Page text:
SEOUL, Jan. 5 (UPI) -- South Korea saw its COVID-19 death toll surpass 1,000 on Tuesday, but health officials said that the curve appears to be flattening on a third wave of the virus that has been spreading since mid-November.
The Korea Disease Control and Prevention Agency reported 26 new deaths and 715 new infections Tuesday. The daily cases mark a steep decline from the 1,020 recorded Monday and a drop from the daily average last week of nearly 900.
"Today we saw the first downturn of the third wave," senior KDCA official Lee Sang-won said at a press briefing Tuesday. "Last week, we saw the reproductive rate of the virus fall below 1."
The reproductive number of a virus, known as R0, indicates how many other people a carrier of the disease is expected to infect. A figure below 1 indicates the number of cases is shrinking.
South Korea has been battling a widespread COVID-19 outbreak with expanded testing and tightened social distancing measures, which include limiting business hours for restaurants and shops and banning gatherings of more than four people.
The government also announced stricter entry restrictions for foreign arrivals in light of the new, more contagious variant of the virus that was first reported in Britain.
South Korea has recorded 12 cases of the variant as of Tuesday, all of which have been detected upon entry. Starting Friday, all international travelers to the country will be required to present a negative coronavirus test taken within 72 hours of arrival.
Health officials decided Saturday to extend their current distancing scheme of Level 2.5, the second-highest on its five-tier scale, until Jan. 17 in the Seoul metropolitan area.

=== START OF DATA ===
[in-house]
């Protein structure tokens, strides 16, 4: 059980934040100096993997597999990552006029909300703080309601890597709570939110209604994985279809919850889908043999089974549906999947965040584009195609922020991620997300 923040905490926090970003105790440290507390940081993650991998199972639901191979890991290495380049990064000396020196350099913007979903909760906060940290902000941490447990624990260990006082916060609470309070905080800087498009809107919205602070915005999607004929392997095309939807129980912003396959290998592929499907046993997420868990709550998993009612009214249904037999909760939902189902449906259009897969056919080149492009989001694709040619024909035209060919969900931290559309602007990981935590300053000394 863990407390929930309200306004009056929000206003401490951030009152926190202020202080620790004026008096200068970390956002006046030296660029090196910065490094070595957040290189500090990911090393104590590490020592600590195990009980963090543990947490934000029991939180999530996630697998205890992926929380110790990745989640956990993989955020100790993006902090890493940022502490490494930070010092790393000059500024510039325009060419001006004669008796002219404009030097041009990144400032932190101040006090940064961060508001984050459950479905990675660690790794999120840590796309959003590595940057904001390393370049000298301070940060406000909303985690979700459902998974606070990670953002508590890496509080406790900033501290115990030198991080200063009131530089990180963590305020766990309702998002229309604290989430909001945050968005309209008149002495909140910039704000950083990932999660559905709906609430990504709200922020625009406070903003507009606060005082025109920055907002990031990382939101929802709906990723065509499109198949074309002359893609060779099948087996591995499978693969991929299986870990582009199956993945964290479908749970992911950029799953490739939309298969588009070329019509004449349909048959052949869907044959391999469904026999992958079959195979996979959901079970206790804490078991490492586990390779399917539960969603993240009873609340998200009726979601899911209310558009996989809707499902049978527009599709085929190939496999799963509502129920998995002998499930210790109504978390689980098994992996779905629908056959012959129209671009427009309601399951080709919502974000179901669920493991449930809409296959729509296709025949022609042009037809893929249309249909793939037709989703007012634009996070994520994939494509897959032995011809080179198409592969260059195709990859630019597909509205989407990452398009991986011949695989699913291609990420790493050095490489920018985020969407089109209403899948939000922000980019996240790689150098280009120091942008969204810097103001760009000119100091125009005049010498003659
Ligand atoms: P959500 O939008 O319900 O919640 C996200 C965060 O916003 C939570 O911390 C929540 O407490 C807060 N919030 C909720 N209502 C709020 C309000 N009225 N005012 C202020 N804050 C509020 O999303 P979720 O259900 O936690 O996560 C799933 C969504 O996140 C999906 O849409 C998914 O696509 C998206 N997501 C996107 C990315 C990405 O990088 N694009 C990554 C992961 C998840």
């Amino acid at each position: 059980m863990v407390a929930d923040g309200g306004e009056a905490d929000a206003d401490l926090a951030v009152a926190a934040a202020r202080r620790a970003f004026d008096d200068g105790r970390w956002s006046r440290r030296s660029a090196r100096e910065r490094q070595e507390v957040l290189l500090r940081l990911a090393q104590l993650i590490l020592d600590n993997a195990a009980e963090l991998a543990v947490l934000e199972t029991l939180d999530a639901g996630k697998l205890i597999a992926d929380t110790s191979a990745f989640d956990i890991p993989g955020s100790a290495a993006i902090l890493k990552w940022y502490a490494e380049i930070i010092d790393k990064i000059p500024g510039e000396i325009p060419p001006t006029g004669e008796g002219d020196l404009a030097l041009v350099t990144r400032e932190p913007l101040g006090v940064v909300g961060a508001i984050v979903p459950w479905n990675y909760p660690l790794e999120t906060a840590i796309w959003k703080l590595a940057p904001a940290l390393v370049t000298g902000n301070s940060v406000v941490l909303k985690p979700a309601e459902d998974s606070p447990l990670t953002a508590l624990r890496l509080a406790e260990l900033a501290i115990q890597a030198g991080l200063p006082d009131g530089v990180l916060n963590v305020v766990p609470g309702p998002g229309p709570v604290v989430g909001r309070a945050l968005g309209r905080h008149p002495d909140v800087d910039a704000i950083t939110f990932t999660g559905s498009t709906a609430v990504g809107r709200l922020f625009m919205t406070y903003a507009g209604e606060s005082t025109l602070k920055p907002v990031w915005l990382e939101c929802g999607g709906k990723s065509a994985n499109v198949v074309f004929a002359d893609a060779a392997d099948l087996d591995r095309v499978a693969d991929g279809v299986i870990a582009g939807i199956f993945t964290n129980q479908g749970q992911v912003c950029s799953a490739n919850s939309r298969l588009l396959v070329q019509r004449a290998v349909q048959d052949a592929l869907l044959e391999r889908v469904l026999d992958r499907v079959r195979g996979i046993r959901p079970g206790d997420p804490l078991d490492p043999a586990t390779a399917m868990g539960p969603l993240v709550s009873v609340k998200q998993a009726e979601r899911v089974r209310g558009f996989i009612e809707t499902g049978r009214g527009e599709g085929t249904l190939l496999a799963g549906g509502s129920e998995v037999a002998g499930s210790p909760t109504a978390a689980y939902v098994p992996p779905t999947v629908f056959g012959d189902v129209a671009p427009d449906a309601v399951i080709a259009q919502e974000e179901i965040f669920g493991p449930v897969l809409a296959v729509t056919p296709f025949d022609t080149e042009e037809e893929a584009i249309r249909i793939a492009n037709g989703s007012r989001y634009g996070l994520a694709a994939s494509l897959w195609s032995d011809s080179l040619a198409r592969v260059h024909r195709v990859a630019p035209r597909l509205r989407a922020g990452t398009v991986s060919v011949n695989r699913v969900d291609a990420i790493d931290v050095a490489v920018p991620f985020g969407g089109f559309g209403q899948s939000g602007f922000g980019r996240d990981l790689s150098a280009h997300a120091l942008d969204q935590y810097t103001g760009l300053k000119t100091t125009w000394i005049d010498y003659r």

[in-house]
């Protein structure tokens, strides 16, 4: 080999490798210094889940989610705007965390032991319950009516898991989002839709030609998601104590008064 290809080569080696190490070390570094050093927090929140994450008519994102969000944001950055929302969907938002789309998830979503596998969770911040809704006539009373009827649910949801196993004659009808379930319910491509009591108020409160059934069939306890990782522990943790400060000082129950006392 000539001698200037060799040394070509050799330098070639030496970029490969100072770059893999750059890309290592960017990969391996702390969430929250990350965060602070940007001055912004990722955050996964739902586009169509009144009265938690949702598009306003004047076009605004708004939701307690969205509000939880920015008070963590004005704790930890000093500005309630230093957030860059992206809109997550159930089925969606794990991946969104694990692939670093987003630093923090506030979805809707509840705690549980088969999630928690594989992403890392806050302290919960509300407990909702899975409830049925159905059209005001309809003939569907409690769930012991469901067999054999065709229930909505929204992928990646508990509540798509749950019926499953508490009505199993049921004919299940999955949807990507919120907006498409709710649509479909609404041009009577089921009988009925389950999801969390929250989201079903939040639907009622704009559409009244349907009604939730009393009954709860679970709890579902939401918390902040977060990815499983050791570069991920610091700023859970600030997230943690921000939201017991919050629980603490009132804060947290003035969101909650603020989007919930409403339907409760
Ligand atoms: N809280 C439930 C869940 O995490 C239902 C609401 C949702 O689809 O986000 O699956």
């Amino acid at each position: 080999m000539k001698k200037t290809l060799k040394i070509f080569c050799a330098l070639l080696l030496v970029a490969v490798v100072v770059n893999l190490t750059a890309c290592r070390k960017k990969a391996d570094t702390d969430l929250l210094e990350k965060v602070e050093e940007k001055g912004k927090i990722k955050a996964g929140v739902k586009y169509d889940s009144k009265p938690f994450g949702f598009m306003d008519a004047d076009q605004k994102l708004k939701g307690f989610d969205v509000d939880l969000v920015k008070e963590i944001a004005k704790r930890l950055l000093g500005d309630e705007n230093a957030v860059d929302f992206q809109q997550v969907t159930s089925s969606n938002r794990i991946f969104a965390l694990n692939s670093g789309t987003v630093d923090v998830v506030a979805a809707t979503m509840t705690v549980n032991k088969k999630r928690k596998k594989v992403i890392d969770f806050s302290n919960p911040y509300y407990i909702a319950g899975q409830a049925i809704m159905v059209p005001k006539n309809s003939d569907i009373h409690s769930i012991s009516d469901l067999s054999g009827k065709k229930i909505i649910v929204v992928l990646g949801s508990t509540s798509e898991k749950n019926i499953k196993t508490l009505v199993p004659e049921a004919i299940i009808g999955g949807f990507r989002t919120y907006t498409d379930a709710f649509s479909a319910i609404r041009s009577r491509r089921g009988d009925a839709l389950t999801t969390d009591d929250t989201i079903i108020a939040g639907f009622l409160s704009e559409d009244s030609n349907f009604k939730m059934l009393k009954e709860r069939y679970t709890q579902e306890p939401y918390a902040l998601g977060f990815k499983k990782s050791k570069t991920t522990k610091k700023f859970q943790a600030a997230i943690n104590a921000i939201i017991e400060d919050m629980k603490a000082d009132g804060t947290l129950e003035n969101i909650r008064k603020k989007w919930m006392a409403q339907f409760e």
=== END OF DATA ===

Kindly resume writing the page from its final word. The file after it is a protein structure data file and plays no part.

The government has been reluctant to impose its highest level of restrictions to limit the economic impact on small businesses.
However, some 300 gym owners have reopened their facilities in defiance of restrictions, news agency Yonhap reported Tuesday. Gyms, which are considered high-risk venues, have been closed since Dec.8.
President Moon Jae-in, who has seen his popularity rating plummet over the course of the latest outbreak, said Tuesday that South Korea could begin vaccinating its population in February.
"We can start vaccinations as early as next month after going through the approval process of the Ministry of Food and Drug Safety," Moon said at a Cabinet meeting. "The government will do its utmost to make a quick recovery the biggest gift for the new year."
Moon's administration has faced criticism for being slow to procure vaccines, but has accelerated its buying in recent weeks.
Moon personally struck a deal with the CEO of U.S. biotechnology firm Moderna, Stéphane Bancel, last week for 40 million doses of the vaccine -- enough to inoculate 20 million people. South Korea had previously signed contracts with Pfizer, Janssen and AstraZeneca and will also receive doses through the Covax Facility, a global alliance of governments and manufacturers.
If the Moderna deal is completed, South Korea will have access to more than enough vaccines to inoculate its entire population of 51 million.
Moon said Tuesday that domestically developed COVID-19 treatments also could be available soon. South Korean pharmaceutical company Celltrion announced last week that it applied for conditional approval from the Ministry of Food and Drug Safety for CT-P59, a treatment meant to be administered early for mild cases of COVID-19.
"South Korea's top priority this year is to get out of the long tunnel of the coronavirus quickly," Moon said, adding that the current outbreak has "passed its peak."
The country's total caseload rose to 64,979 on Tuesday, according to the KDCA, while the death toll reached 1,007.